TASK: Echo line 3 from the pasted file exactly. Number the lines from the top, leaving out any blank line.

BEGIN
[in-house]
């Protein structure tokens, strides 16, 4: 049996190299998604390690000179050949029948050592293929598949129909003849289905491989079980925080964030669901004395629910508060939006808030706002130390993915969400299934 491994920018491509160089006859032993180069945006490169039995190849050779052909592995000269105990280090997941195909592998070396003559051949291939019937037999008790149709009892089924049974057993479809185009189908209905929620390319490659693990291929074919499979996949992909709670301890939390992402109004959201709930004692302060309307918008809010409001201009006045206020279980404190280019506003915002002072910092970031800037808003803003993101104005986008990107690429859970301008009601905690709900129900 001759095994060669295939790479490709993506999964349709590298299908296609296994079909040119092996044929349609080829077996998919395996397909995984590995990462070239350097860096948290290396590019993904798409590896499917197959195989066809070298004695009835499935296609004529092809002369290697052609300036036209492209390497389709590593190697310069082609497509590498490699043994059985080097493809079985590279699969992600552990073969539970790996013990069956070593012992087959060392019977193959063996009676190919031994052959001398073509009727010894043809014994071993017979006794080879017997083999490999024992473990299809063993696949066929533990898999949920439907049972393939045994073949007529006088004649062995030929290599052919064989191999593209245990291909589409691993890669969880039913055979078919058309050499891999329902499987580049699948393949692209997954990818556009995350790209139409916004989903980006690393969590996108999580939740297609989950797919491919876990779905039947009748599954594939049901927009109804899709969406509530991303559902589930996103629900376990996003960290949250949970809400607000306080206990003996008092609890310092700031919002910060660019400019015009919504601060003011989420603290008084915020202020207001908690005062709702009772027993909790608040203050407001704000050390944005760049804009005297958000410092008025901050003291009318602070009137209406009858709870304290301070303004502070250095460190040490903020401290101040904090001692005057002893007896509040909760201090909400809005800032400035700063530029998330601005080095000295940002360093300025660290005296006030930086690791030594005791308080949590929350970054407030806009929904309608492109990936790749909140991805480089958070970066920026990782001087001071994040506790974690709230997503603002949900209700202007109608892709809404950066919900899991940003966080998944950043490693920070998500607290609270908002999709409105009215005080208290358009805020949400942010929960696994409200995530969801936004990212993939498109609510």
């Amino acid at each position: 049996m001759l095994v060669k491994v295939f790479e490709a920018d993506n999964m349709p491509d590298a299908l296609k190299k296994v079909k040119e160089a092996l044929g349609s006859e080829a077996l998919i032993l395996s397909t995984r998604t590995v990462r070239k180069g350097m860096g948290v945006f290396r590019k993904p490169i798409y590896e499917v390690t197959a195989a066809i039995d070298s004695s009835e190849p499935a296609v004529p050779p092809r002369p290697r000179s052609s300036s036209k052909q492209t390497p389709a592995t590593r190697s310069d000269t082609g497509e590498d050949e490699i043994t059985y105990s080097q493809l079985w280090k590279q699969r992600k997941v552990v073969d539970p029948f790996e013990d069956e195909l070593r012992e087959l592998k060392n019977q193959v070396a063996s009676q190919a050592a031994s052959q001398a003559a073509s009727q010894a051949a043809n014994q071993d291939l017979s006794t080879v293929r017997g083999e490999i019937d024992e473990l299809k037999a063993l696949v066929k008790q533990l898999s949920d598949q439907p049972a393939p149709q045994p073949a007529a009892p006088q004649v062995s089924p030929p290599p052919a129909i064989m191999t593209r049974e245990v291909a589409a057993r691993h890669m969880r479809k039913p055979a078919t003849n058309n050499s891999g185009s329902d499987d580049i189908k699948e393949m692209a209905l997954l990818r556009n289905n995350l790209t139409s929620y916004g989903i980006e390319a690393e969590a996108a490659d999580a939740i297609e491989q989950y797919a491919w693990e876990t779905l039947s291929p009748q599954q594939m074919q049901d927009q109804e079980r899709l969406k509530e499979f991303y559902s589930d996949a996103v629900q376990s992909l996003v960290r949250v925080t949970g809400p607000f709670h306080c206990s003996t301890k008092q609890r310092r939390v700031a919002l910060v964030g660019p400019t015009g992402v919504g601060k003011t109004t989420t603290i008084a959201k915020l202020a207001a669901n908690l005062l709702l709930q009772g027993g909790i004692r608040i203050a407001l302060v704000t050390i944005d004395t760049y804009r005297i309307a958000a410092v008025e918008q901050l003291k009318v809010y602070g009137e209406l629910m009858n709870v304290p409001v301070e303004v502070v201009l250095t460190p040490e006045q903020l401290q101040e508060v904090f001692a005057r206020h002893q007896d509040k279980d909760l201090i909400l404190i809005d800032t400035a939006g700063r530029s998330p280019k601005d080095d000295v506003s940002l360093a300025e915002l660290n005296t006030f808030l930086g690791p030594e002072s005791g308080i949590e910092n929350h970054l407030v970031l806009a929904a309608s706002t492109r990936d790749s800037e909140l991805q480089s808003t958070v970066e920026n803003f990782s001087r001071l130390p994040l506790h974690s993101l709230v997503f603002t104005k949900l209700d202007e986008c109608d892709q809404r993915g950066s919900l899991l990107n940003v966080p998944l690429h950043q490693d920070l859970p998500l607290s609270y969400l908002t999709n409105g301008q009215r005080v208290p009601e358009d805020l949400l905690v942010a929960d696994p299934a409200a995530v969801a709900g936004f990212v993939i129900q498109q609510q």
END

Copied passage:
């Amino acid at each position: 049996m001759l095994v060669k491994v295939f790479e490709a920018d993506n999964m349709p491509d590298a299908l296609k190299k296994v079909k040119e160089a092996l044929g349609s006859e080829a077996l998919i032993l395996s397909t995984r998604t590995v990462r070239k180069g350097m860096g948290v945006f290396r590019k993904p490169i798409y590896e499917v390690t197959a195989a066809i039995d070298s004695s009835e190849p499935a296609v004529p050779p092809r002369p290697r000179s052609s300036s036209k052909q492209t390497p389709a592995t590593r190697s310069d000269t082609g497509e590498d050949e490699i043994t059985y105990s080097q493809l079985w280090k590279q699969r992600k997941v552990v073969d539970p029948f790996e013990d069956e195909l070593r012992e087959l592998k060392n019977q193959v070396a063996s009676q190919a050592a031994s052959q001398a003559a073509s009727q010894a051949a043809n014994q071993d291939l017979s006794t080879v293929r017997g083999e490999i019937d024992e473990l299809k037999a063993l696949v066929k008790q533990l898999s949920d598949q439907p049972a393939p149709q045994p073949a007529a009892p006088q004649v062995s089924p030929p290599p052919a129909i064989m191999t593209r049974e245990v291909a589409a057993r691993h890669m969880r479809k039913p055979a078919t003849n058309n050499s891999g185009s329902d499987d580049i189908k699948e393949m692209a209905l997954l990818r556009n289905n995350l790209t139409s929620y916004g989903i980006e390319a690393e969590a996108a490659d999580a939740i297609e491989q989950y797919a491919w693990e876990t779905l039947s291929p009748q599954q594939m074919q049901d927009q109804e079980r899709l969406k509530e499979f991303y559902s589930d996949a996103v629900q376990s992909l996003v960290r949250v925080t949970g809400p607000f709670h306080c206990s003996t301890k008092q609890r310092r939390v700031a919002l910060v964030g660019p400019t015009g992402v919504g601060k003011t109004t989420t603290i008084a959201k915020l202020a207001a669901n908690l005062l709702l709930q009772g027993g909790i004692r608040i203050a407001l302060v704000t050390i944005d004395t760049y804009r005297i309307a958000a410092v008025e918008q901050l003291k009318v809010y602070g009137e209406l629910m009858n709870v304290p409001v301070e303004v502070v201009l250095t460190p040490e006045q903020l401290q101040e508060v904090f001692a005057r206020h002893q007896d509040k279980d909760l201090i909400l404190i809005d800032t400035a939006g700063r530029s998330p280019k601005d080095d000295v506003s940002l360093a300025e915002l660290n005296t006030f808030l930086g690791p030594e002072s005791g308080i949590e910092n929350h970054l407030v970031l806009a929904a309608s706002t492109r990936d790749s800037e909140l991805q480089s808003t958070v970066e920026n803003f990782s001087r001071l130390p994040l506790h974690s993101l709230v997503f603002t104005k949900l209700d202007e986008c109608d892709q809404r993915g950066s919900l899991l990107n940003v966080p998944l690429h950043q490693d920070l859970p998500l607290s609270y969400l908002t999709n409105g301008q009215r005080v208290p009601e358009d805020l949400l905690v942010a929960d696994p299934a409200a995530v969801a709900g936004f990212v993939i129900q498109q609510q």